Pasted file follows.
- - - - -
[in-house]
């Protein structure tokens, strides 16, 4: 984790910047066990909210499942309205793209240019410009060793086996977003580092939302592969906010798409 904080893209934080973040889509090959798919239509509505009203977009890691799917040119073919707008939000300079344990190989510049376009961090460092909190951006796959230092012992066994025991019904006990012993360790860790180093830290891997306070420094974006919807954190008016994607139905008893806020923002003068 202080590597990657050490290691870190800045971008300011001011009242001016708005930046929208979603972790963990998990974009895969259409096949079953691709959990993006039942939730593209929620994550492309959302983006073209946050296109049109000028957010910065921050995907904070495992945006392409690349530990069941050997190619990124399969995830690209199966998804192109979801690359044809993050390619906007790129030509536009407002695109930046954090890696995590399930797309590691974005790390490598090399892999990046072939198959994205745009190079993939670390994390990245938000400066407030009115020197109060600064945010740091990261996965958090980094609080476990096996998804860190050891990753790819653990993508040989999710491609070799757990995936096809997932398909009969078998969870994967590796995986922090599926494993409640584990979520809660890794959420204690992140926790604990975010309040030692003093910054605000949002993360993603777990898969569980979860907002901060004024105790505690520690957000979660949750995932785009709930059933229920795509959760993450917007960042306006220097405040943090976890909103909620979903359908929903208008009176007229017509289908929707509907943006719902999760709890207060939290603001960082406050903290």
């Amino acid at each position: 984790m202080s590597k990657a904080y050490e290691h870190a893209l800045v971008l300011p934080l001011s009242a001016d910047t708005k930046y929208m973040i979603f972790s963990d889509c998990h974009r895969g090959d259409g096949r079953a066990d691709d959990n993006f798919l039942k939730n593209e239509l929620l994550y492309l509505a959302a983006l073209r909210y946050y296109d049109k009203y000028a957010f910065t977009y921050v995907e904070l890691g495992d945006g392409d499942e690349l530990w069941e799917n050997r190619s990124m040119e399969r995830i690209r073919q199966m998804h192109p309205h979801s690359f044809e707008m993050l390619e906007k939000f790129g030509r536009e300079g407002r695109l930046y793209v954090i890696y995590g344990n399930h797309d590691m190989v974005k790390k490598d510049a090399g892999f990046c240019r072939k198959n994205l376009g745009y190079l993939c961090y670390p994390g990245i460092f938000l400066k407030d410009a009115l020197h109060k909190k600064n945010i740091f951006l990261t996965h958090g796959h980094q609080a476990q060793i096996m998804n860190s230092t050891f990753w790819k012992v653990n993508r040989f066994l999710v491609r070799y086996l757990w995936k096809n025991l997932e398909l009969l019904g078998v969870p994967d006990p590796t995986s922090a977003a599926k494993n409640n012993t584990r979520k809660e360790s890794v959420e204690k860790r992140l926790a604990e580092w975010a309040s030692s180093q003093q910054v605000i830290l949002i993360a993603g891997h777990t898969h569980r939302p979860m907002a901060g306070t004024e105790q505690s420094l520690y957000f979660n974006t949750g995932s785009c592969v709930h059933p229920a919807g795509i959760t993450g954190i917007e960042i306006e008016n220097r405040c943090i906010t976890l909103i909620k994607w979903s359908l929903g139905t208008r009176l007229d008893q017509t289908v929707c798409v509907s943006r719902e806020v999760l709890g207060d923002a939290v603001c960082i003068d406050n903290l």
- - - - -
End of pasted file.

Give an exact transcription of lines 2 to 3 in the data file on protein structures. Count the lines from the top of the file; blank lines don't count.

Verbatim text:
């Protein structure tokens, strides 16, 4: 984790910047066990909210499942309205793209240019410009060793086996977003580092939302592969906010798409 904080893209934080973040889509090959798919239509509505009203977009890691799917040119073919707008939000300079344990190989510049376009961090460092909190951006796959230092012992066994025991019904006990012993360790860790180093830290891997306070420094974006919807954190008016994607139905008893806020923002003068 202080590597990657050490290691870190800045971008300011001011009242001016708005930046929208979603972790963990998990974009895969259409096949079953691709959990993006039942939730593209929620994550492309959302983006073209946050296109049109000028957010910065921050995907904070495992945006392409690349530990069941050997190619990124399969995830690209199966998804192109979801690359044809993050390619906007790129030509536009407002695109930046954090890696995590399930797309590691974005790390490598090399892999990046072939198959994205745009190079993939670390994390990245938000400066407030009115020197109060600064945010740091990261996965958090980094609080476990096996998804860190050891990753790819653990993508040989999710491609070799757990995936096809997932398909009969078998969870994967590796995986922090599926494993409640584990979520809660890794959420204690992140926790604990975010309040030692003093910054605000949002993360993603777990898969569980979860907002901060004024105790505690520690957000979660949750995932785009709930059933229920795509959760993450917007960042306006220097405040943090976890909103909620979903359908929903208008009176007229017509289908929707509907943006719902999760709890207060939290603001960082406050903290």
């Amino acid at each position: 984790m202080s590597k990657a904080y050490e290691h870190a893209l800045v971008l300011p934080l001011s009242a001016d910047t708005k930046y929208m973040i979603f972790s963990d889509c998990h974009r895969g090959d259409g096949r079953a066990d691709d959990n993006f798919l039942k939730n593209e239509l929620l994550y492309l509505a959302a983006l073209r909210y946050y296109d049109k009203y000028a957010f910065t977009y921050v995907e904070l890691g495992d945006g392409d499942e690349l530990w069941e799917n050997r190619s990124m040119e399969r995830i690209r073919q199966m998804h192109p309205h979801s690359f044809e707008m993050l390619e906007k939000f790129g030509r536009e300079g407002r695109l930046y793209v954090i890696y995590g344990n399930h797309d590691m190989v974005k790390k490598d510049a090399g892999f990046c240019r072939k198959n994205l376009g745009y190079l993939c961090y670390p994390g990245i460092f938000l400066k407030d410009a009115l020197h109060k909190k600064n945010i740091f951006l990261t996965h958090g796959h980094q609080a476990q060793i096996m998804n860190s230092t050891f990753w790819k012992v653990n993508r040989f066994l999710v491609r070799y086996l757990w995936k096809n025991l997932e398909l009969l019904g078998v969870p994967d006990p590796t995986s922090a977003a599926k494993n409640n012993t584990r979520k809660e360790s890794v959420e204690k860790r992140l926790a604990e580092w975010a309040s030692s180093q003093q910054v605000i830290l949002i993360a993603g891997h777990t898969h569980r939302p979860m907002a901060g306070t004024e105790q505690s420094l520690y957000f979660n974006t949750g995932s785009c592969v709930h059933p229920a919807g795509i959760t993450g954190i917007e960042i306006e008016n220097r405040c943090i906010t976890l909103i909620k994607w979903s359908l929903g139905t208008r009176l007229d008893q017509t289908v929707c798409v509907s943006r719902e806020v999760l709890g207060d923002a939290v603001c960082i003068d406050n903290l």